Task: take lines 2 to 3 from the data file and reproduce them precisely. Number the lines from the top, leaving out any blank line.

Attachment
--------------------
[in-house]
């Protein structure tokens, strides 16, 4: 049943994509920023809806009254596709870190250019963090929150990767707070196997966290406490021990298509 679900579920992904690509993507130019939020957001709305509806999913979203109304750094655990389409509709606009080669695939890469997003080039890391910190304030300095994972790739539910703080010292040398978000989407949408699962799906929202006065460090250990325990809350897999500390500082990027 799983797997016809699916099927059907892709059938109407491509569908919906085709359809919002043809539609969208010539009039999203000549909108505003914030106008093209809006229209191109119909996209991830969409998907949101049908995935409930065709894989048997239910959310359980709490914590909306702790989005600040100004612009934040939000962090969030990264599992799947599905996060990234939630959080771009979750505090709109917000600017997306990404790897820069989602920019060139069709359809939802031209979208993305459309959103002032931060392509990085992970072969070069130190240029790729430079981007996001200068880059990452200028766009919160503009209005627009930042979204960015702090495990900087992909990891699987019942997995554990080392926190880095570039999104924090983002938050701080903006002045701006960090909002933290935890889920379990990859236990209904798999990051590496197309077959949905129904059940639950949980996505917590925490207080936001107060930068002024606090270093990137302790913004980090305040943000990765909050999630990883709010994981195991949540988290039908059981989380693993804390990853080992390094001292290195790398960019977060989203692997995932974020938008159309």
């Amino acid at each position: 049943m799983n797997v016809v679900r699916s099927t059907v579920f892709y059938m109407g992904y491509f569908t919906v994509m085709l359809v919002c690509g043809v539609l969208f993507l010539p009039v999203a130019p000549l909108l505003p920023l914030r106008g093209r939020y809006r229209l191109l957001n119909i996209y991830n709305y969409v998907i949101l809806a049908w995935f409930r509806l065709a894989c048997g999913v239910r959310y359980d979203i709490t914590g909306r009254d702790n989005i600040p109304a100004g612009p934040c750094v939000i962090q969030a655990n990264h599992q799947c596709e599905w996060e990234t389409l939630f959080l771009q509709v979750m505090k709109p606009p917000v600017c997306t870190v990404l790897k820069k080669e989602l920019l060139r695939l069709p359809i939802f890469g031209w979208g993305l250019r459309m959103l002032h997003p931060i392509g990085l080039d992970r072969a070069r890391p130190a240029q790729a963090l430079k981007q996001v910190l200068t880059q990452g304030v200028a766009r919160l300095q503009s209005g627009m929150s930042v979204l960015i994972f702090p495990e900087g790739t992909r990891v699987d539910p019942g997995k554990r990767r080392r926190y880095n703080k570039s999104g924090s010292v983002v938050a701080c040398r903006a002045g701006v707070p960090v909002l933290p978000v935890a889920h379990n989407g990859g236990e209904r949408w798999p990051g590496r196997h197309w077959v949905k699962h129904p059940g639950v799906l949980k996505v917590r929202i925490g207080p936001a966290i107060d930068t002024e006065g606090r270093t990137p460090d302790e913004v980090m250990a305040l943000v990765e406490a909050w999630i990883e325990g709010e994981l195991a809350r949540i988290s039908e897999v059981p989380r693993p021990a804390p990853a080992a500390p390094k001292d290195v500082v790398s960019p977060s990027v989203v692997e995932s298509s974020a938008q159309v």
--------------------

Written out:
């Protein structure tokens, strides 16, 4: 049943994509920023809806009254596709870190250019963090929150990767707070196997966290406490021990298509 679900579920992904690509993507130019939020957001709305509806999913979203109304750094655990389409509709606009080669695939890469997003080039890391910190304030300095994972790739539910703080010292040398978000989407949408699962799906929202006065460090250990325990809350897999500390500082990027 799983797997016809699916099927059907892709059938109407491509569908919906085709359809919002043809539609969208010539009039999203000549909108505003914030106008093209809006229209191109119909996209991830969409998907949101049908995935409930065709894989048997239910959310359980709490914590909306702790989005600040100004612009934040939000962090969030990264599992799947599905996060990234939630959080771009979750505090709109917000600017997306990404790897820069989602920019060139069709359809939802031209979208993305459309959103002032931060392509990085992970072969070069130190240029790729430079981007996001200068880059990452200028766009919160503009209005627009930042979204960015702090495990900087992909990891699987019942997995554990080392926190880095570039999104924090983002938050701080903006002045701006960090909002933290935890889920379990990859236990209904798999990051590496197309077959949905129904059940639950949980996505917590925490207080936001107060930068002024606090270093990137302790913004980090305040943000990765909050999630990883709010994981195991949540988290039908059981989380693993804390990853080992390094001292290195790398960019977060989203692997995932974020938008159309």
């Amino acid at each position: 049943m799983n797997v016809v679900r699916s099927t059907v579920f892709y059938m109407g992904y491509f569908t919906v994509m085709l359809v919002c690509g043809v539609l969208f993507l010539p009039v999203a130019p000549l909108l505003p920023l914030r106008g093209r939020y809006r229209l191109l957001n119909i996209y991830n709305y969409v998907i949101l809806a049908w995935f409930r509806l065709a894989c048997g999913v239910r959310y359980d979203i709490t914590g909306r009254d702790n989005i600040p109304a100004g612009p934040c750094v939000i962090q969030a655990n990264h599992q799947c596709e599905w996060e990234t389409l939630f959080l771009q509709v979750m505090k709109p606009p917000v600017c997306t870190v990404l790897k820069k080669e989602l920019l060139r695939l069709p359809i939802f890469g031209w979208g993305l250019r459309m959103l002032h997003p931060i392509g990085l080039d992970r072969a070069r890391p130190a240029q790729a963090l430079k981007q996001v910190l200068t880059q990452g304030v200028a766009r919160l300095q503009s209005g627009m929150s930042v979204l960015i994972f702090p495990e900087g790739t992909r990891v699987d539910p019942g997995k554990r990767r080392r926190y880095n703080k570039s999104g924090s010292v983002v938050a701080c040398r903006a002045g701006v707070p960090v909002l933290p978000v935890a889920h379990n989407g990859g236990e209904r949408w798999p990051g590496r196997h197309w077959v949905k699962h129904p059940g639950v799906l949980k996505v917590r929202i925490g207080p936001a966290i107060d930068t002024e006065g606090r270093t990137p460090d302790e913004v980090m250990a305040l943000v990765e406490a909050w999630i990883e325990g709010e994981l195991a809350r949540i988290s039908e897999v059981p989380r693993p021990a804390p990853a080992a500390p390094k001292d290195v500082v790398s960019p977060s990027v989203v692997e995932s298509s974020a938008q159309v």